Nicola Sturgeon has banned the sale of alcohol indoors in Scotland’s hospitality venues for 16 days in a bid to curb a second spike in Covid.
From Friday, hospitality venues will only be able to open indoors between 6am and 6pm, and will not be able to serve alcohol in these settings.
Hospitality venues in most of the country will still be able to serve alcohol outside until 10pm, however existing rule of six restrictions still apply.
Five areas in Scotland – including Greater Glasgow and Lothian – will have a total ban on buying alcohol in hospitality venues.
Venues in these areas without alcohol licenses can still operate until 6pm.
The measures will not apply for some events, such as already booked weddings.
Sturgeon also announced that £40m of funding will be spent on supporting businesses affected by the new measures.
“I know that the vast majority of pubs, bars and restaurants have worked exceptionally hard to ensure the safety of their staff and customers and I’m deeply grateful or that and I know how tough these restrictions are for the hospitality sector,” Sturgeon said.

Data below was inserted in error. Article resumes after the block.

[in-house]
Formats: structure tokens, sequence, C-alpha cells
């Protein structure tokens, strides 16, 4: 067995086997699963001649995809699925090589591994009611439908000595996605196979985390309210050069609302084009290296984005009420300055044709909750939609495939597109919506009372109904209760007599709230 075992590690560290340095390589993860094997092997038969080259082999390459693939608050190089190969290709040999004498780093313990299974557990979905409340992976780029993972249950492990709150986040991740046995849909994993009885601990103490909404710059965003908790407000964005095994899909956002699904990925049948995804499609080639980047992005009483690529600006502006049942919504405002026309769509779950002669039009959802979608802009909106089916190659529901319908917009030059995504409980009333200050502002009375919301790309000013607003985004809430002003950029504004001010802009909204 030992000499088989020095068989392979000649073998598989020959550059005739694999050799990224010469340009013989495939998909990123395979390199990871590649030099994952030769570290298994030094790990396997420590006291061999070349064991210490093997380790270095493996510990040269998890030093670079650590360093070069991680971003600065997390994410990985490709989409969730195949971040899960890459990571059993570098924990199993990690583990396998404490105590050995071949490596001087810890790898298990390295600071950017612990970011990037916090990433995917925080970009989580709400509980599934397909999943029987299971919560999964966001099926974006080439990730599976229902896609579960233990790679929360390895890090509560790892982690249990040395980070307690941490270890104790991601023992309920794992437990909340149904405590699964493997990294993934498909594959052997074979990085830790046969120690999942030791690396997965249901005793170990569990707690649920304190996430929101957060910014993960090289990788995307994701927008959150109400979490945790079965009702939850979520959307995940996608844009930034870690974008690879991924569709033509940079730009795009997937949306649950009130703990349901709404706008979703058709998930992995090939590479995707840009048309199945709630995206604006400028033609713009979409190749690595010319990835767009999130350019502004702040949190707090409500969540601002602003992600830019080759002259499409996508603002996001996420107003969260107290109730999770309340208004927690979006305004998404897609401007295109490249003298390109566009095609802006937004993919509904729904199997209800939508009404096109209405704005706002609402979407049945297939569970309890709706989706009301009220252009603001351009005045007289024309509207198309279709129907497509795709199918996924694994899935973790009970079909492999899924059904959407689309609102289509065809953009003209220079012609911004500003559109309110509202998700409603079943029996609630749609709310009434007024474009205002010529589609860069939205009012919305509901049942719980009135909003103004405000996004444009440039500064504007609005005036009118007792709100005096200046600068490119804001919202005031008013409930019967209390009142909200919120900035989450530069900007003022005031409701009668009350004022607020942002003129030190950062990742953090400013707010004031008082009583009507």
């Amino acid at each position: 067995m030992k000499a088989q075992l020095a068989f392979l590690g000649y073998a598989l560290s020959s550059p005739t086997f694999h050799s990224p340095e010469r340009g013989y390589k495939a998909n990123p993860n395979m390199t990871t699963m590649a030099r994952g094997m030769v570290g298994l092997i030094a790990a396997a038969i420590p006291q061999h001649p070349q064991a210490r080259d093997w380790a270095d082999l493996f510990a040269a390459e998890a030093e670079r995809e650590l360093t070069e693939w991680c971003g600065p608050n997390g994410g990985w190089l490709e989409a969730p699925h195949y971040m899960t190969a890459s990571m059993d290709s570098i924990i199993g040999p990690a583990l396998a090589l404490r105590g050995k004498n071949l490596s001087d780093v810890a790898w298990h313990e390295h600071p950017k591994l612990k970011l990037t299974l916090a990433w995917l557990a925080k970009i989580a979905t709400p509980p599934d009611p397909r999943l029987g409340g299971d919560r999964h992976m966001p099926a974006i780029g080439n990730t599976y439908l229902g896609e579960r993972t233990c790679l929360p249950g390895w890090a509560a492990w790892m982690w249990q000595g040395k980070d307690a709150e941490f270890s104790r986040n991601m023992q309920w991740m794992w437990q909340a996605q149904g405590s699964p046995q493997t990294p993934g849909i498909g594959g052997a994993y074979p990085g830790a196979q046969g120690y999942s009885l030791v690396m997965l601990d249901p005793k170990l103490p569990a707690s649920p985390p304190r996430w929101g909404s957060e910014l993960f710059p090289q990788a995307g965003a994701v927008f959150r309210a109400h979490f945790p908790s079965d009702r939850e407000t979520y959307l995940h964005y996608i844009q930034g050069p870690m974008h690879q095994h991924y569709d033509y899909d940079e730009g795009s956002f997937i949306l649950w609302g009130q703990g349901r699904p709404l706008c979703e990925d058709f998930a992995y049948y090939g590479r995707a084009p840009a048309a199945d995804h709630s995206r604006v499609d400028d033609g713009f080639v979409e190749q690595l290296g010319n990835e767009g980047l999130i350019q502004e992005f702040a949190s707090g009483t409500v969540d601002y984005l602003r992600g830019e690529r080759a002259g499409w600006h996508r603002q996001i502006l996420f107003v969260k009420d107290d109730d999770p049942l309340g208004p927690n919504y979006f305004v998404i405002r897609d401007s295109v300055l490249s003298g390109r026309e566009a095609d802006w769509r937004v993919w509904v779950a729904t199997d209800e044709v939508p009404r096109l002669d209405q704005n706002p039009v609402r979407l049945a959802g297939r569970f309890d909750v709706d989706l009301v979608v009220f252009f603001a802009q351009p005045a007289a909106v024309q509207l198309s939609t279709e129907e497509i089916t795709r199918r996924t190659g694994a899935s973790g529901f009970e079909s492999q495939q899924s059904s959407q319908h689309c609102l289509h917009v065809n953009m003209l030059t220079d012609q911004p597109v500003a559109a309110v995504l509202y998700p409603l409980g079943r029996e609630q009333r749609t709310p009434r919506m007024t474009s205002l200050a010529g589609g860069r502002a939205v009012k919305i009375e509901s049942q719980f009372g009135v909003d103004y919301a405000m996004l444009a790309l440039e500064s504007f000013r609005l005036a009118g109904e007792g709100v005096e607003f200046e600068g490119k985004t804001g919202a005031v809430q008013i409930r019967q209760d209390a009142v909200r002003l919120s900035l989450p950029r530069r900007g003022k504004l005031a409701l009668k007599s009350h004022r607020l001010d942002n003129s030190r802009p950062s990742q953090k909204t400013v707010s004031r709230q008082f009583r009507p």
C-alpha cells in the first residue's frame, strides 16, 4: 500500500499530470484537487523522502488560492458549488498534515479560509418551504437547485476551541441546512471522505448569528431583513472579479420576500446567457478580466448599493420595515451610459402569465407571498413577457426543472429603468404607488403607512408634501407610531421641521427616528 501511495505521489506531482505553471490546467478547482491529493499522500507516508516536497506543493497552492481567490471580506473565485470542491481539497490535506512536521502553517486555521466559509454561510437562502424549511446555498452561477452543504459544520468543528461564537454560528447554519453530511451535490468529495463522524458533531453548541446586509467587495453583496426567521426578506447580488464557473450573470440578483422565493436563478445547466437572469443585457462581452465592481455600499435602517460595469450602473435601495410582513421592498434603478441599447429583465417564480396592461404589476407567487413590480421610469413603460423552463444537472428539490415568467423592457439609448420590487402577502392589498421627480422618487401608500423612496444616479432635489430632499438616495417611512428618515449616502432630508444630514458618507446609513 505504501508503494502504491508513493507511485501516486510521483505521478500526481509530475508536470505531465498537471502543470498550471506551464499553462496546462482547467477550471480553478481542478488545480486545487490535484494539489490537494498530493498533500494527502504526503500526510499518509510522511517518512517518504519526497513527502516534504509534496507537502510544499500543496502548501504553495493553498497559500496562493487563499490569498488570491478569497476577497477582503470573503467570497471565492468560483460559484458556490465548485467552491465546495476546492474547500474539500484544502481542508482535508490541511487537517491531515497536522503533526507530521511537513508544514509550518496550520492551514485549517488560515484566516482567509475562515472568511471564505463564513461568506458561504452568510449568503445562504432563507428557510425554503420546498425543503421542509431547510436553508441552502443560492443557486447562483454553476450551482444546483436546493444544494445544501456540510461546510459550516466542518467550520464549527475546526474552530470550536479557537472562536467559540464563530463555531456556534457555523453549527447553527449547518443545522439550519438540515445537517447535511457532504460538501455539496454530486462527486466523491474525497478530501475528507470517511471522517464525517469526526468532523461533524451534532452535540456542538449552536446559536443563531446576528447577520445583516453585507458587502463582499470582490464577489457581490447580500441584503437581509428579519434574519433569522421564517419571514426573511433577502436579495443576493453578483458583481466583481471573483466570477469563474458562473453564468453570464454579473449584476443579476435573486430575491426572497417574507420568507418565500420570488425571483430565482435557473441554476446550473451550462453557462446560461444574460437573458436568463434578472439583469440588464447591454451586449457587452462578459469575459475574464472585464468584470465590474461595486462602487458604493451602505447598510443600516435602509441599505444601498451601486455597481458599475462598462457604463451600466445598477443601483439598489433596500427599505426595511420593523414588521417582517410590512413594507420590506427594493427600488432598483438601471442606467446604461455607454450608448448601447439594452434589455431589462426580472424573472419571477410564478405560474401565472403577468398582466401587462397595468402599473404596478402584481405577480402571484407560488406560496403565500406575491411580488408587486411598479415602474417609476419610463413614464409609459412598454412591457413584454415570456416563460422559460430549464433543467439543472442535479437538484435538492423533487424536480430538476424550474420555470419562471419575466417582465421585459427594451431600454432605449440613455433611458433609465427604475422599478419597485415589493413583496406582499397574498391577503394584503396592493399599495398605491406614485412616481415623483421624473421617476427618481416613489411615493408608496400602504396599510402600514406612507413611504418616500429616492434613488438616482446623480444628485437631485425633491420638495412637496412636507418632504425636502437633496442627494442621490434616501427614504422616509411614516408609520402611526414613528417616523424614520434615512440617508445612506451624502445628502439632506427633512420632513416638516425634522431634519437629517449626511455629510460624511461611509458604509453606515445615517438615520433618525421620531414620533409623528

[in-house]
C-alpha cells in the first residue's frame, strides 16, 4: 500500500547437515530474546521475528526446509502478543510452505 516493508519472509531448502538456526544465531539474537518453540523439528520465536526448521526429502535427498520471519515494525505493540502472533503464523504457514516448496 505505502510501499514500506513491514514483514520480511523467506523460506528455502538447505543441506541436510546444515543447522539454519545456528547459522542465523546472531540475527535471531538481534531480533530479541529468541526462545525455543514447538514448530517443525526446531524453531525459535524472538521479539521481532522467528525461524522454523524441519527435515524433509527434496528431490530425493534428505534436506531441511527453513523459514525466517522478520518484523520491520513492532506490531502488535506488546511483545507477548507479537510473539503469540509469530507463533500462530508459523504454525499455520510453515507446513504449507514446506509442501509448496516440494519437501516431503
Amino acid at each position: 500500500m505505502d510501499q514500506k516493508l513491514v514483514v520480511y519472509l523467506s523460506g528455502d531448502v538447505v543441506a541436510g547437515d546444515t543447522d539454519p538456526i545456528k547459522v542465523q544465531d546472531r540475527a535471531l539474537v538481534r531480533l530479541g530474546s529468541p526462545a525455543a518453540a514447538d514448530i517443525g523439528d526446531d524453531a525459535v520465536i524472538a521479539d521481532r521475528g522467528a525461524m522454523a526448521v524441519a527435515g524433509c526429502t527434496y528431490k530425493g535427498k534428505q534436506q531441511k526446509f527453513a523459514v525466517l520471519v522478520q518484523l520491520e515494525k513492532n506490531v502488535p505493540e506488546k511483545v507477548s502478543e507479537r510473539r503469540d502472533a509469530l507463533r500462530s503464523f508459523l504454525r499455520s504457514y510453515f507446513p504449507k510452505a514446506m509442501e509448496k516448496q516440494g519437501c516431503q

“But the evidence paper published today sets out why these settings pose a particular risk. The R number appears to have risen above one approximately three weeks after the hospitality sector opened up and we know more than one-fifth of people contacted by test and protect having visited a hospitality setting.
“It does show these settings pose a particular risk to transmitting the virus.”
Scotland is averaging around 750 Covid cases a day currently, which is up 285 from two weeks ago.
Sturgeon said the country was recording cases at 13 per cent of peak levels in March.
However, the Scottish First Minister warned that the spread of the virus would hit March levels without new restrictions.
Responding to the restrictions, Christopher Snowdon, head of lifestyle economics at the free market Institute for Economic Affairs think tank, said: “The pub industry is once again being made the scapegoat despite only five per cent of Covid-19 transmissions taking place in hospitality venues.
“The additional ban on drinking in restaurants suggests an element of temperance fervour from the Scottish government. Pubs, restaurants and the many jobs that depend on them are now hanging by a thread.”